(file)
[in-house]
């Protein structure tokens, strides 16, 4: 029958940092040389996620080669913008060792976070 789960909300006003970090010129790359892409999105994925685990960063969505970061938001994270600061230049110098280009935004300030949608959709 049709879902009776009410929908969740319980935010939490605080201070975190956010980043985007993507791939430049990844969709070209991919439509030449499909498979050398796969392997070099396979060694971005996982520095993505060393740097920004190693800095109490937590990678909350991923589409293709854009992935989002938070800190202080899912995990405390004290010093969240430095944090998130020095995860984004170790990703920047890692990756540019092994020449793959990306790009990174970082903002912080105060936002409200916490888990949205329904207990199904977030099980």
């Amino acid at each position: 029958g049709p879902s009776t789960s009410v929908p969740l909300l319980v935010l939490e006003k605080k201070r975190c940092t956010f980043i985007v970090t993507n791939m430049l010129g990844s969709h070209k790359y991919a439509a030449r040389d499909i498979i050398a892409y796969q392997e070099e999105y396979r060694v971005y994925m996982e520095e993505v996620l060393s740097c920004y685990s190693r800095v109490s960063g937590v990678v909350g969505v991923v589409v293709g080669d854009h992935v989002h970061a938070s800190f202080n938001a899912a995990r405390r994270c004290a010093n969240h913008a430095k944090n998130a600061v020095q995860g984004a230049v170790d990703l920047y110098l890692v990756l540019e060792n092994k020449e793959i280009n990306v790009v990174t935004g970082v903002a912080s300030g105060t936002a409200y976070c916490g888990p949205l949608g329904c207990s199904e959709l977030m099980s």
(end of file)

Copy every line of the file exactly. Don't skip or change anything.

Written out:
[in-house]
């Protein structure tokens, strides 16, 4: 029958940092040389996620080669913008060792976070 789960909300006003970090010129790359892409999105994925685990960063969505970061938001994270600061230049110098280009935004300030949608959709 049709879902009776009410929908969740319980935010939490605080201070975190956010980043985007993507791939430049990844969709070209991919439509030449499909498979050398796969392997070099396979060694971005996982520095993505060393740097920004190693800095109490937590990678909350991923589409293709854009992935989002938070800190202080899912995990405390004290010093969240430095944090998130020095995860984004170790990703920047890692990756540019092994020449793959990306790009990174970082903002912080105060936002409200916490888990949205329904207990199904977030099980």
């Amino acid at each position: 029958g049709p879902s009776t789960s009410v929908p969740l909300l319980v935010l939490e006003k605080k201070r975190c940092t956010f980043i985007v970090t993507n791939m430049l010129g990844s969709h070209k790359y991919a439509a030449r040389d499909i498979i050398a892409y796969q392997e070099e999105y396979r060694v971005y994925m996982e520095e993505v996620l060393s740097c920004y685990s190693r800095v109490s960063g937590v990678v909350g969505v991923v589409v293709g080669d854009h992935v989002h970061a938070s800190f202080n938001a899912a995990r405390r994270c004290a010093n969240h913008a430095k944090n998130a600061v020095q995860g984004a230049v170790d990703l920047y110098l890692v990756l540019e060792n092994k020449e793959i280009n990306v790009v990174t935004g970082v903002a912080s300030g105060t936002a409200y976070c916490g888990p949205l949608g329904c207990s199904e959709l977030m099980s």